The best "Hollywood Studio System" documentary ever made!
What a surprise treat this series was! All six of the one-hour episodes are available at present on YouTube, which is where I found it. Having never heard of it before, it came as a total revelation to me. Since they had the luxury of having six hours time to tell the fascinating saga of this once-great studio, it contains extensive film clips (some of which are shown here for the first time) and lengthy "talking head" interviews with the men and women who ran RKO, as well as the great stars who acted there (Ginger Rogers, Katharine Hepburn, Robert Mitchum). It's hosted by actor Ed Asner, who provides the perfect light touch and jocularity to host such an undertaking. He is, surprisingly, quite wonderful as a host! The producers of this excellent mini- series (from The UK) had the good fortune of making the series while several of RKO's "major players" were still living and willing to tell their stories (some of them, in the nick of time, too-- Fred Astaire died that very year; Lucille Ball two years later). There is a WEALTH of background information that I'd never heard before, anywhere. If you're a fan of "CITIZEN KANE," you'll be over-the-Moon with glee at the episode that is almost completely dedicated to Orson Welles and his epic RKO masterpiece--and beyond. The series also paints a fairly incisive picture of the enigmatic Howard Hughes, who bought the studio in 1948, later selling it to Desilu (Lucille Ball and Desi Arnaz) for $6 million. Jane Greer is especially compelling, telling her tale of how Hughes kept her under contract at RKO for years--but refused to use her in films--since she refused to sleep with him. There are wonderful cameos throughout--a special surprise was a (sadly brief) appearance by the wonderful Erik Rhodes, who provided such wonderful comic relief in many of the Astaire/Rogers films (and passed away only three years after the making of this documentary).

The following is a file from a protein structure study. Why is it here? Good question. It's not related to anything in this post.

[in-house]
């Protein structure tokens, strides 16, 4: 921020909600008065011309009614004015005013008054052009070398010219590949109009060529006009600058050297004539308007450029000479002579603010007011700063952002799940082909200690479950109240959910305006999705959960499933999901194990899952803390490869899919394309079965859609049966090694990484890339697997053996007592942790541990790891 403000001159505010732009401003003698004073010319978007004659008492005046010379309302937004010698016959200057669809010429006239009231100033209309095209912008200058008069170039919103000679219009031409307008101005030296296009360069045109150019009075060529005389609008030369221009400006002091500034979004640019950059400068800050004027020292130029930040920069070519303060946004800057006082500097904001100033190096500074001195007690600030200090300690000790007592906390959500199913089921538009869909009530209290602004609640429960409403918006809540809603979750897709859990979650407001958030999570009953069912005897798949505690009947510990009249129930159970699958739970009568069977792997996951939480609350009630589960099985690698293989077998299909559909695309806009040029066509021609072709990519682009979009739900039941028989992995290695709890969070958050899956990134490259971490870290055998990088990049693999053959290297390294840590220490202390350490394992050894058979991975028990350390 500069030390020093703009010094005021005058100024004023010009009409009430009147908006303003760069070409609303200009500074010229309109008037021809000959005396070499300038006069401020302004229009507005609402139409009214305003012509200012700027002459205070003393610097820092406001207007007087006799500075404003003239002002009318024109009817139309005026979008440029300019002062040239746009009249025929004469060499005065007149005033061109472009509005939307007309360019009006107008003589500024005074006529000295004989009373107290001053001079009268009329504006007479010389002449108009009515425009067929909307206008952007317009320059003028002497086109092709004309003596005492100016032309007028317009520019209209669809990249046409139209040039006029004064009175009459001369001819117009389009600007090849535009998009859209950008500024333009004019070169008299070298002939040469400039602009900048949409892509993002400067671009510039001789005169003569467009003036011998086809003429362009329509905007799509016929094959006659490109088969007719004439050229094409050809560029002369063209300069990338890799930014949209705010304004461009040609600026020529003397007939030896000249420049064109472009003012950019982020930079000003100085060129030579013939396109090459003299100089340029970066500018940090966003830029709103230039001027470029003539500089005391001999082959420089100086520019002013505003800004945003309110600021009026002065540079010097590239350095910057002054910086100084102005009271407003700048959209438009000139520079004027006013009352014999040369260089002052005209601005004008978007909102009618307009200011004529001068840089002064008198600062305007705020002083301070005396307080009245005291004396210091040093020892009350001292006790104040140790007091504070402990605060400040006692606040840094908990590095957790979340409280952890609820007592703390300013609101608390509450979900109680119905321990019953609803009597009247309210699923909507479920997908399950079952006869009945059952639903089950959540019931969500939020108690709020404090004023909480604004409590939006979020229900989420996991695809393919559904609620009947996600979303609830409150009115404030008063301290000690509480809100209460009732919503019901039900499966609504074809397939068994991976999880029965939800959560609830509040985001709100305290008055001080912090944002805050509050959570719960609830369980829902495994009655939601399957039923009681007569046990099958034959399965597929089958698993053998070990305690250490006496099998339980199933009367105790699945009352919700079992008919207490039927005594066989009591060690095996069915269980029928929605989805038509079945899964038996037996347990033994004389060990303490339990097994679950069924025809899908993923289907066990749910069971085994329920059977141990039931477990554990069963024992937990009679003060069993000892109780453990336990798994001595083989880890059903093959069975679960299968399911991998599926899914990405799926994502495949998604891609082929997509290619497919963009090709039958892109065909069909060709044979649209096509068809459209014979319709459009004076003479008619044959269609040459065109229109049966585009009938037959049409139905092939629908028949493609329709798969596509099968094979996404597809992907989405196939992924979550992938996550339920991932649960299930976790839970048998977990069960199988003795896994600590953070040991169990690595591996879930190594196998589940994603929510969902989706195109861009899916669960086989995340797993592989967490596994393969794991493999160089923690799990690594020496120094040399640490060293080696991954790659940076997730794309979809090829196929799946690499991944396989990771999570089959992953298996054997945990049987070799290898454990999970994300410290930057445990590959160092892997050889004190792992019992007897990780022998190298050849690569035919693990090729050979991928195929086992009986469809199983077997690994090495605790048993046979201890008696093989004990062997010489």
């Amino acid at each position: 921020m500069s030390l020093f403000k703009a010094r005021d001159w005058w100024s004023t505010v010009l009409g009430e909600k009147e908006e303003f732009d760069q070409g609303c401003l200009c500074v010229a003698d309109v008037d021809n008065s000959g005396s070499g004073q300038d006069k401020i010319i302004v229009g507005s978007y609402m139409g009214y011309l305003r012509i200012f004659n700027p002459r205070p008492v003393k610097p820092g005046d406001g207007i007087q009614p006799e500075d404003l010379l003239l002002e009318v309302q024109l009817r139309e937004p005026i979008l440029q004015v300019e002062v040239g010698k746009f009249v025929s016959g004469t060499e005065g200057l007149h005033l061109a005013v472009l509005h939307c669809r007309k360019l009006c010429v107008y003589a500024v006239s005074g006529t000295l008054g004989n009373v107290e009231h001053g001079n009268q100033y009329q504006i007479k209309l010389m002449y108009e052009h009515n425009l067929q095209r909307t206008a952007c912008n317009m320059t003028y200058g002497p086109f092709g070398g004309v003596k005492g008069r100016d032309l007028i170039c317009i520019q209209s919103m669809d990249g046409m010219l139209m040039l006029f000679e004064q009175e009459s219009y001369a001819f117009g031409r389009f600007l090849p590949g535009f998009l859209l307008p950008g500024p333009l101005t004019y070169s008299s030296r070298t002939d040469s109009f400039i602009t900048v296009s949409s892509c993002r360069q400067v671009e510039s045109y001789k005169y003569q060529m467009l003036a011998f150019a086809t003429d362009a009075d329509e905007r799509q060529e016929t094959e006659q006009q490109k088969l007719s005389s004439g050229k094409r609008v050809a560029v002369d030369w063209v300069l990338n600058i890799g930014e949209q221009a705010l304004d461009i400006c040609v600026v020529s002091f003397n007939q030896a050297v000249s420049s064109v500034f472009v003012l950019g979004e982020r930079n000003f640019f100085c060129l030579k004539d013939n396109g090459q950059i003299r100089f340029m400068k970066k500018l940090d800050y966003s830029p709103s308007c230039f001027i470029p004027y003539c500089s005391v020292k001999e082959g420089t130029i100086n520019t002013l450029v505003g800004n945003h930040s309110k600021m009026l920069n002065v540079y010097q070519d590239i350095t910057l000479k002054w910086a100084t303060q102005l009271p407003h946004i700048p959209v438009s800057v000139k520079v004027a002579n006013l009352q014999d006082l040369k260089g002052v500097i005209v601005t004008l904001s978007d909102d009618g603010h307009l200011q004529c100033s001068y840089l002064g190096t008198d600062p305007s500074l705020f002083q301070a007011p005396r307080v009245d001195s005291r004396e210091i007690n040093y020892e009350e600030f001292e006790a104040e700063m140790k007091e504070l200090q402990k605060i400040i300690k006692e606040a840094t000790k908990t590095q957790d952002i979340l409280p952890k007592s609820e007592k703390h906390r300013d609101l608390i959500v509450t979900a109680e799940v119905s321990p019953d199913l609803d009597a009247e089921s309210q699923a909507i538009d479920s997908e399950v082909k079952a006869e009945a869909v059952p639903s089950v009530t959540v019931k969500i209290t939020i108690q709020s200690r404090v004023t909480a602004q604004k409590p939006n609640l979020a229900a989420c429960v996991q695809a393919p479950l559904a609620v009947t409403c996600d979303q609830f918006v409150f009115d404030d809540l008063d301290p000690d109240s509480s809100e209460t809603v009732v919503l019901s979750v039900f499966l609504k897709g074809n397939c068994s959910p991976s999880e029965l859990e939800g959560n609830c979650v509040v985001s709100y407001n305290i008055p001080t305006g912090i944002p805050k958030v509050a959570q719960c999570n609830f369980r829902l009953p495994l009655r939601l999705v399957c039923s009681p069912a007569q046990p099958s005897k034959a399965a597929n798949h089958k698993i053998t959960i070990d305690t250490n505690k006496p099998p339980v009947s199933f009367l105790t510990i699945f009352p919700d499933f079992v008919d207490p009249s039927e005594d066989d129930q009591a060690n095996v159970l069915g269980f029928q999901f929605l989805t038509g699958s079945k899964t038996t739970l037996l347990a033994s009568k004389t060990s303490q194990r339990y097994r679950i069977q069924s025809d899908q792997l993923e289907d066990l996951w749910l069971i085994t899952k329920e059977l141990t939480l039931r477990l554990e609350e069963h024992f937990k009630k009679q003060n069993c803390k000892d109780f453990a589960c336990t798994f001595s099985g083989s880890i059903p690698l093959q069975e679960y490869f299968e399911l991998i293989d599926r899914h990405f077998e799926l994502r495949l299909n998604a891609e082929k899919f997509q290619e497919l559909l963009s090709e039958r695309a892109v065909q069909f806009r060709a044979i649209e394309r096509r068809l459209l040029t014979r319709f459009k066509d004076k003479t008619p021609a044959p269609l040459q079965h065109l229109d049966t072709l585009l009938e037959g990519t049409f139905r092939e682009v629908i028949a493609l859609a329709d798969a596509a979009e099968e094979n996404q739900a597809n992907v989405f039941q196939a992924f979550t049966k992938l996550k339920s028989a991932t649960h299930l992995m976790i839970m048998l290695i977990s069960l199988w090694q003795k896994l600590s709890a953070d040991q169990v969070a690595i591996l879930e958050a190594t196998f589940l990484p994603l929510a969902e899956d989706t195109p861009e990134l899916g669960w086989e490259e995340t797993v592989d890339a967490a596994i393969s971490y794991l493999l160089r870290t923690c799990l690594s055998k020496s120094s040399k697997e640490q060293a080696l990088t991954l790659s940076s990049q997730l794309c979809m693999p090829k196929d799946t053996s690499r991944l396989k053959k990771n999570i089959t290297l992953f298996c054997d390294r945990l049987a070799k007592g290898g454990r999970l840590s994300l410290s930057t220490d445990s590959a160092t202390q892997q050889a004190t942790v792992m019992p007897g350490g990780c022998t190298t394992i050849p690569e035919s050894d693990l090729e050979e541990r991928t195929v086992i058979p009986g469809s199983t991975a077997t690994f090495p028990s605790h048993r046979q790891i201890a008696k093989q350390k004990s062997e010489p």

This invaluable series makes "MGM: When The Lion Roared" seem like lightweight fluff by comparison. There are so many fascinating side- stories. Six hours sounds like quite a commitment--but, rest assured: When it's over, you'll wish it were even longer! Really top-notch stuff! And there won't be another like it, since by now, nearly all of the major players are gone. Can't recommend it highly enough!
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